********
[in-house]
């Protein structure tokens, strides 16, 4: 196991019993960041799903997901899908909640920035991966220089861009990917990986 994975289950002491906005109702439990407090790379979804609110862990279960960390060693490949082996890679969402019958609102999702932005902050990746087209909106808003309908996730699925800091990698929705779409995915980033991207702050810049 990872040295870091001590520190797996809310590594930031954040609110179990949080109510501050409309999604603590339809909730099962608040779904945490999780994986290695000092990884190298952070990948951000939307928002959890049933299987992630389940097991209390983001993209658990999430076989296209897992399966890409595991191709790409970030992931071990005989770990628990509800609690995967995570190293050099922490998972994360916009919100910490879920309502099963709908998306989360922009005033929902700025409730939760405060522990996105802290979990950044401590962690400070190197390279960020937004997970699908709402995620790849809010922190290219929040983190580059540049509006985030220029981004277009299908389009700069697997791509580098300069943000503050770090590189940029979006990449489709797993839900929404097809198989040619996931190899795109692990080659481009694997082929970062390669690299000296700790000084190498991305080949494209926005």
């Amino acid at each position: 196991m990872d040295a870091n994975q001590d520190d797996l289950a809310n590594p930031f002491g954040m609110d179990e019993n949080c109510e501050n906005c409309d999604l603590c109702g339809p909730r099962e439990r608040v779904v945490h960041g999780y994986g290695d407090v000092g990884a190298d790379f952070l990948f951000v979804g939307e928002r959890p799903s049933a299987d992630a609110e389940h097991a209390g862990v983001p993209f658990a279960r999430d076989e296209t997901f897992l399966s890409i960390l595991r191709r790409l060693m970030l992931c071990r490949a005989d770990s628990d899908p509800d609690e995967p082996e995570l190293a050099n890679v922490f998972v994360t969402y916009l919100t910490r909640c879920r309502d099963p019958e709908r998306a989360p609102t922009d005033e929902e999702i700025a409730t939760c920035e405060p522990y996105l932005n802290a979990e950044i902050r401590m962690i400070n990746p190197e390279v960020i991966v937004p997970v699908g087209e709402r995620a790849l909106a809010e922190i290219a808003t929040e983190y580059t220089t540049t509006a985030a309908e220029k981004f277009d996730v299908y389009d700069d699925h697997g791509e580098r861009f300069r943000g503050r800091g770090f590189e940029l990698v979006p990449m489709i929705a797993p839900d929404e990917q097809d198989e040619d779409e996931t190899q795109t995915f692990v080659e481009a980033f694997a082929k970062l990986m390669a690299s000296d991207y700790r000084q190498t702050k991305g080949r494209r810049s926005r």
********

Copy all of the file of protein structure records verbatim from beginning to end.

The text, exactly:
[in-house]
């Protein structure tokens, strides 16, 4: 196991019993960041799903997901899908909640920035991966220089861009990917990986 994975289950002491906005109702439990407090790379979804609110862990279960960390060693490949082996890679969402019958609102999702932005902050990746087209909106808003309908996730699925800091990698929705779409995915980033991207702050810049 990872040295870091001590520190797996809310590594930031954040609110179990949080109510501050409309999604603590339809909730099962608040779904945490999780994986290695000092990884190298952070990948951000939307928002959890049933299987992630389940097991209390983001993209658990999430076989296209897992399966890409595991191709790409970030992931071990005989770990628990509800609690995967995570190293050099922490998972994360916009919100910490879920309502099963709908998306989360922009005033929902700025409730939760405060522990996105802290979990950044401590962690400070190197390279960020937004997970699908709402995620790849809010922190290219929040983190580059540049509006985030220029981004277009299908389009700069697997791509580098300069943000503050770090590189940029979006990449489709797993839900929404097809198989040619996931190899795109692990080659481009694997082929970062390669690299000296700790000084190498991305080949494209926005």
């Amino acid at each position: 196991m990872d040295a870091n994975q001590d520190d797996l289950a809310n590594p930031f002491g954040m609110d179990e019993n949080c109510e501050n906005c409309d999604l603590c109702g339809p909730r099962e439990r608040v779904v945490h960041g999780y994986g290695d407090v000092g990884a190298d790379f952070l990948f951000v979804g939307e928002r959890p799903s049933a299987d992630a609110e389940h097991a209390g862990v983001p993209f658990a279960r999430d076989e296209t997901f897992l399966s890409i960390l595991r191709r790409l060693m970030l992931c071990r490949a005989d770990s628990d899908p509800d609690e995967p082996e995570l190293a050099n890679v922490f998972v994360t969402y916009l919100t910490r909640c879920r309502d099963p019958e709908r998306a989360p609102t922009d005033e929902e999702i700025a409730t939760c920035e405060p522990y996105l932005n802290a979990e950044i902050r401590m962690i400070n990746p190197e390279v960020i991966v937004p997970v699908g087209e709402r995620a790849l909106a809010e922190i290219a808003t929040e983190y580059t220089t540049t509006a985030a309908e220029k981004f277009d996730v299908y389009d700069d699925h697997g791509e580098r861009f300069r943000g503050r800091g770090f590189e940029l990698v979006p990449m489709i929705a797993p839900d929404e990917q097809d198989e040619d779409e996931t190899q795109t995915f692990v080659e481009a980033f694997a082929k970062l990986m390669a690299s000296d991207y700790r000084q190498t702050k991305g080949r494209r810049s926005r």